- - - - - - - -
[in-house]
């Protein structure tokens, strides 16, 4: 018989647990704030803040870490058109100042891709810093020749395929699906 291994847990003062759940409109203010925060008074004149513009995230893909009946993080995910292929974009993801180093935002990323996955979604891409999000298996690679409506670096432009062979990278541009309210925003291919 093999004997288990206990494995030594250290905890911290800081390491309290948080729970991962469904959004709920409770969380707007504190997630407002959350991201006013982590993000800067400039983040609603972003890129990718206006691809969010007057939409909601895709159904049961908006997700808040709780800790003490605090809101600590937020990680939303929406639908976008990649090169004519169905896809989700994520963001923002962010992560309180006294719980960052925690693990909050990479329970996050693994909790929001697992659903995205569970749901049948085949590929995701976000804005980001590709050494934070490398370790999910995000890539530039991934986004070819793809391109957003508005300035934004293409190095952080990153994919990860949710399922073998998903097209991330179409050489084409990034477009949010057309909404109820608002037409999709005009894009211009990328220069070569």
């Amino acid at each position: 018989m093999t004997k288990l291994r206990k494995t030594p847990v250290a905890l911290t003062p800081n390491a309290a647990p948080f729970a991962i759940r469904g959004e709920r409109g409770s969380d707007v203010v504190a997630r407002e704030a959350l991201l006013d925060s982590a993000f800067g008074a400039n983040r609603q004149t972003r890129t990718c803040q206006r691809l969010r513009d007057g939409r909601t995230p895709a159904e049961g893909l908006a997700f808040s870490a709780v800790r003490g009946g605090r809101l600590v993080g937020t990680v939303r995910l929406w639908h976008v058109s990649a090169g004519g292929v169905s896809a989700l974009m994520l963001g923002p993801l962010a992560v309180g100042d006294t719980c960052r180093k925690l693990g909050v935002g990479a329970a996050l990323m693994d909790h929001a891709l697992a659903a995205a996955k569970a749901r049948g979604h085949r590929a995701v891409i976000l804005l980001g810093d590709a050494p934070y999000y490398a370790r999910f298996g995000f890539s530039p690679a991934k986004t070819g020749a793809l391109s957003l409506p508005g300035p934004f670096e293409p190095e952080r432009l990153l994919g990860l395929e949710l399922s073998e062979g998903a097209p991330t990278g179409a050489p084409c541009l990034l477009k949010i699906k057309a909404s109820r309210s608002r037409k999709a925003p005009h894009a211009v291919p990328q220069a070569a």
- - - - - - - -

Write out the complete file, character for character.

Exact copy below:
[in-house]
């Protein structure tokens, strides 16, 4: 018989647990704030803040870490058109100042891709810093020749395929699906 291994847990003062759940409109203010925060008074004149513009995230893909009946993080995910292929974009993801180093935002990323996955979604891409999000298996690679409506670096432009062979990278541009309210925003291919 093999004997288990206990494995030594250290905890911290800081390491309290948080729970991962469904959004709920409770969380707007504190997630407002959350991201006013982590993000800067400039983040609603972003890129990718206006691809969010007057939409909601895709159904049961908006997700808040709780800790003490605090809101600590937020990680939303929406639908976008990649090169004519169905896809989700994520963001923002962010992560309180006294719980960052925690693990909050990479329970996050693994909790929001697992659903995205569970749901049948085949590929995701976000804005980001590709050494934070490398370790999910995000890539530039991934986004070819793809391109957003508005300035934004293409190095952080990153994919990860949710399922073998998903097209991330179409050489084409990034477009949010057309909404109820608002037409999709005009894009211009990328220069070569």
């Amino acid at each position: 018989m093999t004997k288990l291994r206990k494995t030594p847990v250290a905890l911290t003062p800081n390491a309290a647990p948080f729970a991962i759940r469904g959004e709920r409109g409770s969380d707007v203010v504190a997630r407002e704030a959350l991201l006013d925060s982590a993000f800067g008074a400039n983040r609603q004149t972003r890129t990718c803040q206006r691809l969010r513009d007057g939409r909601t995230p895709a159904e049961g893909l908006a997700f808040s870490a709780v800790r003490g009946g605090r809101l600590v993080g937020t990680v939303r995910l929406w639908h976008v058109s990649a090169g004519g292929v169905s896809a989700l974009m994520l963001g923002p993801l962010a992560v309180g100042d006294t719980c960052r180093k925690l693990g909050v935002g990479a329970a996050l990323m693994d909790h929001a891709l697992a659903a995205a996955k569970a749901r049948g979604h085949r590929a995701v891409i976000l804005l980001g810093d590709a050494p934070y999000y490398a370790r999910f298996g995000f890539s530039p690679a991934k986004t070819g020749a793809l391109s957003l409506p508005g300035p934004f670096e293409p190095e952080r432009l990153l994919g990860l395929e949710l399922s073998e062979g998903a097209p991330t990278g179409a050489p084409c541009l990034l477009k949010i699906k057309a909404s109820r309210s608002r037409k999709a925003p005009h894009a211009v291919p990328q220069a070569a």